Wherever there are people, there are makeovers to be done. This Netflix reboot of the popular 2000s series focuses on the vulnerability of the makeover experience as our Fab Five 2.0 barges into unsuspecting folks’ homes to whip them into shape. Bobby Berk is on interiors, Karamo Brown does culture, Tan France assists with fashion (and the French tuck!), Antoni Porowski focuses on food (mostly avocado), and Jonathan Van Ness imparts his grooming knowledge. The series sneaks up on you: You’ll be spending most of your time soaking up the tips, but by the time each episode wraps, it’s likely you’ll be shedding a tear or two. A makeover for the soul.
Netflix, 2 seasons
This fictional account of the origin of the Gorgeous Ladies of Wrestling (G.L.O.W.) hits you hard with fists of feeling, yet still manages to feel campy and fun – like the wrestling league itself. Episodes focus on family, friendship, gender politics, performance, and what happens when you feel like you’ve reached a dead end. It’s a tribute to the cast that it is mostly such a feel-good time. Alison Brie (Community) and Marc Maron (Maron) head up this talented ensemble whose underdog journey will have you cheering for the next bodyslam, piledriver, and warm hug.
Starz, 4 seasons (season 4 airing now)
Like your escapism with a heavy side of steam? This is definitely the hottest show on the list. Adapted from a popular book series of the same name, this Ronald D. Moore-led hit has it all: time travel, kilts, espionage, and passionate romance. Claire Randall (Caitriona Balfe) is a nurse in 1945 who suddenly ends up in a very different 1743, right in the middle of the Jacobite risings, and right alongside a handsome Highland warrior (Sam Heughan, who once performed an actual citizen’s arrest…true hero). Her skills as a nurse – and the advantage of 200 years of scientific advances – are endlessly helpful to the Scots, but her abrupt appearance and lack of family make her a target as well. If anyone can handle it, though, it’s Claire.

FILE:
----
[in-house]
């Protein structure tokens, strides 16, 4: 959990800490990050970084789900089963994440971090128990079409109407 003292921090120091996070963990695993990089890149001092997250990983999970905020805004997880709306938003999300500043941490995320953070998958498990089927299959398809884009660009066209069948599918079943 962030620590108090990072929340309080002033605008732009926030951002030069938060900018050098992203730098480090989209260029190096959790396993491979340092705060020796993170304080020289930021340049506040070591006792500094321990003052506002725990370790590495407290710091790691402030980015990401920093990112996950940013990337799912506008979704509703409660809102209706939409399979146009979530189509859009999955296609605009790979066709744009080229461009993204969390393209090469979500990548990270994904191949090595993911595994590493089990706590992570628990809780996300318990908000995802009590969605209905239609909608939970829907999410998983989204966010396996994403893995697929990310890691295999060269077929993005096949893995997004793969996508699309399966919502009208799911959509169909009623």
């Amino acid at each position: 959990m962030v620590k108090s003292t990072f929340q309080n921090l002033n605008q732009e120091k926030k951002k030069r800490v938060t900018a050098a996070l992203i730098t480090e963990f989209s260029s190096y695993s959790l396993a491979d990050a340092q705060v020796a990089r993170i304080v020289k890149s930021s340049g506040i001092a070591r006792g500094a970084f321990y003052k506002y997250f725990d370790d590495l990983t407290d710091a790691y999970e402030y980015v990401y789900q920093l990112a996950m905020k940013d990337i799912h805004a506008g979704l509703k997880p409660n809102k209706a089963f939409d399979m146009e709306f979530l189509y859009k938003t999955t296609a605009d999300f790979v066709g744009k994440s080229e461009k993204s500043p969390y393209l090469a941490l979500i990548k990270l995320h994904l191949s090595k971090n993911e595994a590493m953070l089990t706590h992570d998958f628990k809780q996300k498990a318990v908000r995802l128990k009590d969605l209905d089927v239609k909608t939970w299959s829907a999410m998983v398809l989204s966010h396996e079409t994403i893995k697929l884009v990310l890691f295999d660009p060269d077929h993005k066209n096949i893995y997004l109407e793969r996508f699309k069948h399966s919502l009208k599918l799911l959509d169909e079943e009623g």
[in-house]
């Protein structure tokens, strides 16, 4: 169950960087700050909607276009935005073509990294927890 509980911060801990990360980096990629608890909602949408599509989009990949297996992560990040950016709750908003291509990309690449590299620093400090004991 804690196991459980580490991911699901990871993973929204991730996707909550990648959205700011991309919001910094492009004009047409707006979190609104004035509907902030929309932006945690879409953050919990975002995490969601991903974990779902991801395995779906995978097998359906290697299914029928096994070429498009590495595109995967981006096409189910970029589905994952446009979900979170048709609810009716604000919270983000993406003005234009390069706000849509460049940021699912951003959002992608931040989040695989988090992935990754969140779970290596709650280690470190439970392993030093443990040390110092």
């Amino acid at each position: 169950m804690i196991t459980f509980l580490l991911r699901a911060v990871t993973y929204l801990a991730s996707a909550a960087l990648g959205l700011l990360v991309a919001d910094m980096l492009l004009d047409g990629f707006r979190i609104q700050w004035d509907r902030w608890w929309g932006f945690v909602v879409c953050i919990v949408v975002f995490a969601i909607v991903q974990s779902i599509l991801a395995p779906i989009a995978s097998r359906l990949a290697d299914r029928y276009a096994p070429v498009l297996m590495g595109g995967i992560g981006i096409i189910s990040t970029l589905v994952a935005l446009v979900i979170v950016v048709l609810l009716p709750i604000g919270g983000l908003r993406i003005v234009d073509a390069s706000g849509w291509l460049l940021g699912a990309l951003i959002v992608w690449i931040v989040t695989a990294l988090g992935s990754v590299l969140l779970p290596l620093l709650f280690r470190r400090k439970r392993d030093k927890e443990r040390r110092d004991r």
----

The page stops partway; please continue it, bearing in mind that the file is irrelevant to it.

ABC, 5 seasons (season 5 airing now)
This fresh single-camera sitcom shows that there remains plenty of ground to cover on the tried-and-true TV-comedy topics of family, relationships, heritage, and generally just being a person on this planet. Anthony Anderson and Tracee Ellis Ross head up the Johnson family, shepherding their kids through the world as they navigate everything from racism and political debates to teenage romances and bullying. One of the strongest elements of the show is that everyone is genuinely fallible, and the issues that often throw them off balance are ripped-from-the-headlines real. You’re bound to absorb a lesson or two while you laugh. Spinoff series Grown-ish is worth a binge, too, if you run out of eps.
CW, 4 seasons
Few prime-time soaps have the heart and charm of Jane the Virgin. If the original premise seems like something out of a telenovela – virgin Jane is accidentally artificially inseminated during a routine gynecological checkup – that’s because it was: Jane is loosely based on Venezuelan show Juana la Virgen. The transition from South America to Miami works brilliantly, largely thanks to creative writing and a committed cast. Gina Rodriguez is a standout as Jane, the young Venezuelan-American woman who’s chasing her dreams and learning how to roll with life’s (really weird) punches.
Comedy Central, 4 seasons
This web series-cum-Comedy Central hit has become the comedy of a generation for certain city-dwelling Millennials. As best friends in the big city, Ilana Glazer and Abbi Jacobson are officially one of the finest comedic duos, serving New York realness with a hilarious brand of feminism, self-deprecation, and truth. And weirdness – serious weirdness. Their constant descent into the absurd is a rare example of how our topsy-turvy world can still be satirized in strange, broad, and hilarious ways.
Representative image credits: @ NBC, @ Netflix, @ ABC